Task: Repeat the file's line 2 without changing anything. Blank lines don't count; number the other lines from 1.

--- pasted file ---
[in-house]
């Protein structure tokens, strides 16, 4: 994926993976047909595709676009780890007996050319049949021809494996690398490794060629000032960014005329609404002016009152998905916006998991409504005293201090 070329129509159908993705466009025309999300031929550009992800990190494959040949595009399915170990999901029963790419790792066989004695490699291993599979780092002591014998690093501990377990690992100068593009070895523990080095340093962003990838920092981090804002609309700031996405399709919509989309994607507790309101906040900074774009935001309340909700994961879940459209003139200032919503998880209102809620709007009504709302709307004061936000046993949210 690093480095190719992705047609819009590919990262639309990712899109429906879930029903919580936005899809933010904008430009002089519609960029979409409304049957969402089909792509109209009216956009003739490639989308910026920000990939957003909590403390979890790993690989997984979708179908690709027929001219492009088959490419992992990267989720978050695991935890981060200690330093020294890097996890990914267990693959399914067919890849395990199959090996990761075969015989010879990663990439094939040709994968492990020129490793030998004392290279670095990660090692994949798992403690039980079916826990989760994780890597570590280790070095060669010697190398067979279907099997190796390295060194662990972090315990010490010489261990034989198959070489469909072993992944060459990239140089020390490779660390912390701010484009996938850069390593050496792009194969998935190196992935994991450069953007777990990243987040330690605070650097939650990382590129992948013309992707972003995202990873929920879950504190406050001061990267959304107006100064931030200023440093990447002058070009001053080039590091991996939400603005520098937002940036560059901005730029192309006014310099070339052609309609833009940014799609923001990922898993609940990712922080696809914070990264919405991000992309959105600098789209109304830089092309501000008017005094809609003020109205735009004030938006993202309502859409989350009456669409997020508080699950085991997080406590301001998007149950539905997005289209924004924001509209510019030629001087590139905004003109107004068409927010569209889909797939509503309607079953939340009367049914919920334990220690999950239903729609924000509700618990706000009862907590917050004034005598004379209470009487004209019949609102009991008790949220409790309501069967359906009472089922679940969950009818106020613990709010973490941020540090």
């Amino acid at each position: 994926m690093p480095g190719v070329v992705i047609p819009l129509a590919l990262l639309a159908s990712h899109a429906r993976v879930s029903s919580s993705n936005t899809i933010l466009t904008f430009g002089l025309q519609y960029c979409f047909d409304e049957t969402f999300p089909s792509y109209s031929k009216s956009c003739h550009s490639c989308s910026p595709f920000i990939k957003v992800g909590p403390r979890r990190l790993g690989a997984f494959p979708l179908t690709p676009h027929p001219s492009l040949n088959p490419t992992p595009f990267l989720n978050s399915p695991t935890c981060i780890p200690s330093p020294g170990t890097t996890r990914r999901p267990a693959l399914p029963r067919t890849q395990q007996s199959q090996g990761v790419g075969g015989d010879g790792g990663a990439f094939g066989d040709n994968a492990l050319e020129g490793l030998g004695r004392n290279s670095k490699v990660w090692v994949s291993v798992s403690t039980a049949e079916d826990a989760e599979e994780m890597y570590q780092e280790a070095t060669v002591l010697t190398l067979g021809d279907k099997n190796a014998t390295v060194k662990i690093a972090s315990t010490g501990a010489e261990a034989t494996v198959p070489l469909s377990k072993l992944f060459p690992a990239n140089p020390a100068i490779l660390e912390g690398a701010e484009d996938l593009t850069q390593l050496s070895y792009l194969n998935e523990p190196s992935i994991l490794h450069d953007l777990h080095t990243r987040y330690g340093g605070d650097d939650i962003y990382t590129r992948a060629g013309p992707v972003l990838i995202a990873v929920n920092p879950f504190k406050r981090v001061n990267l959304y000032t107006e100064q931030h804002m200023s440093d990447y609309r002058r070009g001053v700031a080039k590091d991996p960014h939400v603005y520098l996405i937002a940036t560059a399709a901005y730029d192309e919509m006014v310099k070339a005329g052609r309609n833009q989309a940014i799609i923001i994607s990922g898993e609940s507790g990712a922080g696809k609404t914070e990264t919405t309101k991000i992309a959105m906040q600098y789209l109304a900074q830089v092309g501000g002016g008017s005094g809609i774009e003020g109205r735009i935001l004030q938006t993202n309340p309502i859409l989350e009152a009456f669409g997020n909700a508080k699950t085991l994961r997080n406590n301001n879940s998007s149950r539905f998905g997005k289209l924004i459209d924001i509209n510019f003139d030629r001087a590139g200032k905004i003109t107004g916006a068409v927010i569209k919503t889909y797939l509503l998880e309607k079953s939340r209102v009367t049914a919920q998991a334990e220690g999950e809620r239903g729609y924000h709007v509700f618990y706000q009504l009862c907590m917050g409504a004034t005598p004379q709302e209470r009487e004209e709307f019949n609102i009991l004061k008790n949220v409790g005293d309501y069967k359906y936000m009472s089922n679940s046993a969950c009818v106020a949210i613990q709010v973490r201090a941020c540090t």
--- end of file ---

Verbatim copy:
């Protein structure tokens, strides 16, 4: 994926993976047909595709676009780890007996050319049949021809494996690398490794060629000032960014005329609404002016009152998905916006998991409504005293201090 070329129509159908993705466009025309999300031929550009992800990190494959040949595009399915170990999901029963790419790792066989004695490699291993599979780092002591014998690093501990377990690992100068593009070895523990080095340093962003990838920092981090804002609309700031996405399709919509989309994607507790309101906040900074774009935001309340909700994961879940459209003139200032919503998880209102809620709007009504709302709307004061936000046993949210 690093480095190719992705047609819009590919990262639309990712899109429906879930029903919580936005899809933010904008430009002089519609960029979409409304049957969402089909792509109209009216956009003739490639989308910026920000990939957003909590403390979890790993690989997984979708179908690709027929001219492009088959490419992992990267989720978050695991935890981060200690330093020294890097996890990914267990693959399914067919890849395990199959090996990761075969015989010879990663990439094939040709994968492990020129490793030998004392290279670095990660090692994949798992403690039980079916826990989760994780890597570590280790070095060669010697190398067979279907099997190796390295060194662990972090315990010490010489261990034989198959070489469909072993992944060459990239140089020390490779660390912390701010484009996938850069390593050496792009194969998935190196992935994991450069953007777990990243987040330690605070650097939650990382590129992948013309992707972003995202990873929920879950504190406050001061990267959304107006100064931030200023440093990447002058070009001053080039590091991996939400603005520098937002940036560059901005730029192309006014310099070339052609309609833009940014799609923001990922898993609940990712922080696809914070990264919405991000992309959105600098789209109304830089092309501000008017005094809609003020109205735009004030938006993202309502859409989350009456669409997020508080699950085991997080406590301001998007149950539905997005289209924004924001509209510019030629001087590139905004003109107004068409927010569209889909797939509503309607079953939340009367049914919920334990220690999950239903729609924000509700618990706000009862907590917050004034005598004379209470009487004209019949609102009991008790949220409790309501069967359906009472089922679940969950009818106020613990709010973490941020540090």